"We're really a regular family," she said. "Vacations, card games, sibling rivalry -- all of it."
Robert later became valedictorian, which happened to be a family affair. Krusemark, her mother and her two brothers all share the honor.
Lakesha Ball, the mom who joyfully rang a bell after learning she was cancer-free
Ball was overcome with enthusiasm as she rang the "Hope Bell" -- signifying she was cancer-free -- at the Maryland Proton Treatment Center in March.
The mom of five was diagnosed with breast cancer in 2017.
Ball's undeniable joy was captured on video by her daughter M’Rhaiyah Mitchell and we can't help but smile with her as we watch.
"No more stressing, no more sleepless nights worrying about my mama [in] pain," Mitchell told "GMA." "I'm so happy to see her smile."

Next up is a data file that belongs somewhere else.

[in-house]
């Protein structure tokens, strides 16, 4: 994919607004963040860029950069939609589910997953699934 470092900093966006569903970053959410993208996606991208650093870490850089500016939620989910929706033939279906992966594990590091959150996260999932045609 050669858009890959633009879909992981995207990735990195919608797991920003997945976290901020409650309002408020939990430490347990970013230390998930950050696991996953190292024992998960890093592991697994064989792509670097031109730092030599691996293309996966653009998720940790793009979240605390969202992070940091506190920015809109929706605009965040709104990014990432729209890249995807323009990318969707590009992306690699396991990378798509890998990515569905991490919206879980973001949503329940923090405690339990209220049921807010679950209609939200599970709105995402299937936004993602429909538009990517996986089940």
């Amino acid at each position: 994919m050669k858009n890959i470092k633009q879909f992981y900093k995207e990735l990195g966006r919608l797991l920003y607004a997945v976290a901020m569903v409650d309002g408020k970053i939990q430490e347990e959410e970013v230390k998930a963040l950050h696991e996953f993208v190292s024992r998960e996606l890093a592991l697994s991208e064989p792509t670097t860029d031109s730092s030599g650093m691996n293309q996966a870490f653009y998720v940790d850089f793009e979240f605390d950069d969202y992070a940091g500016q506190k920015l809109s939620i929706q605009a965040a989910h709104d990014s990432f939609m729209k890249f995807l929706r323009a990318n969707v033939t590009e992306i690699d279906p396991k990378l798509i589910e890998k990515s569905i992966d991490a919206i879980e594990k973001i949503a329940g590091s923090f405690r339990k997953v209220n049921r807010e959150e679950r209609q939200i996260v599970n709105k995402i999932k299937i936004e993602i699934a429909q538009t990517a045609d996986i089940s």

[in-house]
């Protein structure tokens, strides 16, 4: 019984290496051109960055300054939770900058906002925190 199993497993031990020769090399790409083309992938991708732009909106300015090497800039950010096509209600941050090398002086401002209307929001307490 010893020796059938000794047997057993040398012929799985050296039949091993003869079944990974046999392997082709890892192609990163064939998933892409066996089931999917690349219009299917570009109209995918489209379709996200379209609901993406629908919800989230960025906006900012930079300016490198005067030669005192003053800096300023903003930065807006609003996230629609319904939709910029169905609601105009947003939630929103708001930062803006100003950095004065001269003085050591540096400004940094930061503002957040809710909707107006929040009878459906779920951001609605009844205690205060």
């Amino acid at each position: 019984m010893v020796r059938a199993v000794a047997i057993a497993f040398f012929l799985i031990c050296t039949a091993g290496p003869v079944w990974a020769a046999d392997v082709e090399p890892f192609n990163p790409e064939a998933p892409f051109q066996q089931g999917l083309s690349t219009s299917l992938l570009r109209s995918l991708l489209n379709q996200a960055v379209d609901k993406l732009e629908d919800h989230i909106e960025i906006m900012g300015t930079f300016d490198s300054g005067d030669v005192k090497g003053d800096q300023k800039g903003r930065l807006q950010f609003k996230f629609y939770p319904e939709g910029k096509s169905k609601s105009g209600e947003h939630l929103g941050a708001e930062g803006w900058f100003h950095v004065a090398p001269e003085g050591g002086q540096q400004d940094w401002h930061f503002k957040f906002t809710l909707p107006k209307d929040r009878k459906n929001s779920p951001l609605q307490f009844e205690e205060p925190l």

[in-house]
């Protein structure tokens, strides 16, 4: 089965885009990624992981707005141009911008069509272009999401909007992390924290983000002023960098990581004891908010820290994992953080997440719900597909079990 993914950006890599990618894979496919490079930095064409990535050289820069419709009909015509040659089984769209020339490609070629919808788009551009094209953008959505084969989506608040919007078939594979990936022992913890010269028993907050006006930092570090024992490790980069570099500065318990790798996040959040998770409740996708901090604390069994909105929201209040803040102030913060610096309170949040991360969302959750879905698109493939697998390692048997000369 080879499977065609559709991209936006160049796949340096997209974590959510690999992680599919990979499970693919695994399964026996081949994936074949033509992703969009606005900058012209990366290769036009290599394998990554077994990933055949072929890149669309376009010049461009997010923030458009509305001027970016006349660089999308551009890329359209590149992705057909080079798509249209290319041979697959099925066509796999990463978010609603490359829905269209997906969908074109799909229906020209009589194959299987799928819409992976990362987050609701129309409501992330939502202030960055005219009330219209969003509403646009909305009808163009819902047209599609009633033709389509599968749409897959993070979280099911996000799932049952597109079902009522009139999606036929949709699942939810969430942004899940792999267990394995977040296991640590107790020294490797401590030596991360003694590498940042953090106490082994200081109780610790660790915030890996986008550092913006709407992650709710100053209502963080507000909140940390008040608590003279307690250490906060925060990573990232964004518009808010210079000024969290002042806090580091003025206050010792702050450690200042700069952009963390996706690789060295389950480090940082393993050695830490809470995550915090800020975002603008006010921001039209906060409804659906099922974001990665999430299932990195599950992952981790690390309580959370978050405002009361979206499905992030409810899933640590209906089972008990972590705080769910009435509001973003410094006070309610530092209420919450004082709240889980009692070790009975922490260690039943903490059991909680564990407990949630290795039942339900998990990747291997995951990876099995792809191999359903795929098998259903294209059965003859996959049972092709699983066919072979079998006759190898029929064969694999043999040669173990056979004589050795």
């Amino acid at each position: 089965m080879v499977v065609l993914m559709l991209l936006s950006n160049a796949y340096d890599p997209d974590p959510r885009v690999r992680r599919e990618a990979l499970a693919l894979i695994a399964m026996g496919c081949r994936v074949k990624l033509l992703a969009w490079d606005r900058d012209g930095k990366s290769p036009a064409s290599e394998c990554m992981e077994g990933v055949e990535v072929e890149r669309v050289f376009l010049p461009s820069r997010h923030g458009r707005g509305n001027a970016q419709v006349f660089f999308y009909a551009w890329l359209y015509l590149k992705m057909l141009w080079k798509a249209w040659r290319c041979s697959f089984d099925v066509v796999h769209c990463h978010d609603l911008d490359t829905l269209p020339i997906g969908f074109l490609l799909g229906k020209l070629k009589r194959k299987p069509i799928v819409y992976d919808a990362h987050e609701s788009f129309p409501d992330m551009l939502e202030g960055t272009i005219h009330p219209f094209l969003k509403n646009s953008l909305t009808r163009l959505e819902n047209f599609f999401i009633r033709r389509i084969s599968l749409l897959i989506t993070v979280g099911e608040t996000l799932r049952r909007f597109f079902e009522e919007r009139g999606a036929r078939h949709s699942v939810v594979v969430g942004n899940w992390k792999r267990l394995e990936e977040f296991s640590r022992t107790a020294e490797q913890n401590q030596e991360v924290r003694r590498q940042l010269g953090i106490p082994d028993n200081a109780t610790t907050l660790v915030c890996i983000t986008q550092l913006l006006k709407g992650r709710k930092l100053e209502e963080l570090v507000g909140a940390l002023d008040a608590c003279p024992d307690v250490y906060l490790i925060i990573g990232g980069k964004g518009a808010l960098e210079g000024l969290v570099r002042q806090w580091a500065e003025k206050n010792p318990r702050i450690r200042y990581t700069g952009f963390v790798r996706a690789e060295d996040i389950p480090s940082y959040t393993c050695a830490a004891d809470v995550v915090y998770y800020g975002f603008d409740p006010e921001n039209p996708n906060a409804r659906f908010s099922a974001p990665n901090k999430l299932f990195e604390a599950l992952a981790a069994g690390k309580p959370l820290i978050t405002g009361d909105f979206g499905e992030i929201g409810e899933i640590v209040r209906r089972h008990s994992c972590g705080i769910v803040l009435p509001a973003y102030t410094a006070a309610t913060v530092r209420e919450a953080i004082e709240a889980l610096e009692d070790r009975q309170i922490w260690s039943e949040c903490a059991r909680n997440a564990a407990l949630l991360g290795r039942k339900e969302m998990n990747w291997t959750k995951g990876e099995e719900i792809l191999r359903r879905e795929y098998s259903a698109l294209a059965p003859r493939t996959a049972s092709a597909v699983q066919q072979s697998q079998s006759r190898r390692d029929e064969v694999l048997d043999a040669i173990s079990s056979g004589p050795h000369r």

Rachel Bowling, the mom who attempted the world record for fastest 10K with a double stroller...and achieved it
Bowling, 30, of Ridgeland, South Carolina, ran the LowCountry Habitat for Humanity Resolution Run 10K on Dataw Island on Jan. 12. Her goal was to break the Guinness World Record for the fastest 10K with a double pram as a woman.
Guinness World Records confirmed Bowling's feat in March. She beat former titleholder Jocelyn Armitage of Blackpool, England, by two minutes and 11 seconds.
Bowling finished the race with a time of 42 minutes and 34 seconds while pushing her daughters Addy, 3, and Autumn, 1.
"I hope it does inspire women and other mothers," Bowling told "GMA." "Set your mind to something and you can do it."
Andrea Valentine and Tawnee Gonzalez, the mom and surrogate who became pregnant at the same time